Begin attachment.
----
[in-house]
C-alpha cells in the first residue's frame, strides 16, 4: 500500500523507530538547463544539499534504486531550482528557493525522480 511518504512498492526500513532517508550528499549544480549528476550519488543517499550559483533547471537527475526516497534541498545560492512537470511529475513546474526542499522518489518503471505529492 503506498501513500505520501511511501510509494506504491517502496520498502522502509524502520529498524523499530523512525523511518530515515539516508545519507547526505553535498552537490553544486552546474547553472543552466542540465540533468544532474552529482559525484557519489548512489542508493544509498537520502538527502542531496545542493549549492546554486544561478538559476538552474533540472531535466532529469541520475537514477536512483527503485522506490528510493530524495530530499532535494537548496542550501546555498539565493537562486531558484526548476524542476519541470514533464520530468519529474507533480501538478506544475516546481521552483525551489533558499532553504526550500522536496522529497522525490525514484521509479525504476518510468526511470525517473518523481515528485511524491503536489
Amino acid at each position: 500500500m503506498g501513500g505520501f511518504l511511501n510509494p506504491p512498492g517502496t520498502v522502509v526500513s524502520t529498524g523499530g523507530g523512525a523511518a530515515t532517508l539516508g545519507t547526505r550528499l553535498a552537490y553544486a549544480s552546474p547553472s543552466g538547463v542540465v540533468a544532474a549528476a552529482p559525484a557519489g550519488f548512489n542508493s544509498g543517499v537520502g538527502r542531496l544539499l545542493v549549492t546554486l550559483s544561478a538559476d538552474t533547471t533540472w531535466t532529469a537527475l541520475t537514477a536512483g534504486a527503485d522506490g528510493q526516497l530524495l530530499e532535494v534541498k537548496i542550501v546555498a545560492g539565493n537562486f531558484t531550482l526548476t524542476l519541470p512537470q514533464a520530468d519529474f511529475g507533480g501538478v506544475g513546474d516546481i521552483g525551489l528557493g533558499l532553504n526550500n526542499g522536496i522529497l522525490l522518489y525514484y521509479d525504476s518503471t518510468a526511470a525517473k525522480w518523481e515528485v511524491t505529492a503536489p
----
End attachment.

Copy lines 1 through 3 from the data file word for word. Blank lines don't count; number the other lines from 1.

[in-house]
C-alpha cells in the first residue's frame, strides 16, 4: 500500500523507530538547463544539499534504486531550482528557493525522480 511518504512498492526500513532517508550528499549544480549528476550519488543517499550559483533547471537527475526516497534541498545560492512537470511529475513546474526542499522518489518503471505529492 503506498501513500505520501511511501510509494506504491517502496520498502522502509524502520529498524523499530523512525523511518530515515539516508545519507547526505553535498552537490553544486552546474547553472543552466542540465540533468544532474552529482559525484557519489548512489542508493544509498537520502538527502542531496545542493549549492546554486544561478538559476538552474533540472531535466532529469541520475537514477536512483527503485522506490528510493530524495530530499532535494537548496542550501546555498539565493537562486531558484526548476524542476519541470514533464520530468519529474507533480501538478506544475516546481521552483525551489533558499532553504526550500522536496522529497522525490525514484521509479525504476518510468526511470525517473518523481515528485511524491503536489
Amino acid at each position: 500500500m503506498g501513500g505520501f511518504l511511501n510509494p506504491p512498492g517502496t520498502v522502509v526500513s524502520t529498524g523499530g523507530g523512525a523511518a530515515t532517508l539516508g545519507t547526505r550528499l553535498a552537490y553544486a549544480s552546474p547553472s543552466g538547463v542540465v540533468a544532474a549528476a552529482p559525484a557519489g550519488f548512489n542508493s544509498g543517499v537520502g538527502r542531496l544539499l545542493v549549492t546554486l550559483s544561478a538559476d538552474t533547471t533540472w531535466t532529469a537527475l541520475t537514477a536512483g534504486a527503485d522506490g528510493q526516497l530524495l530530499e532535494v534541498k537548496i542550501v546555498a545560492g539565493n537562486f531558484t531550482l526548476t524542476l519541470p512537470q514533464a520530468d519529474f511529475g507533480g501538478v506544475g513546474d516546481i521552483g525551489l528557493g533558499l532553504n526550500n526542499g522536496i522529497l522525490l522518489y525514484y521509479d525504476s518503471t518510468a526511470a525517473k525522480w518523481e515528485v511524491t505529492a503536489p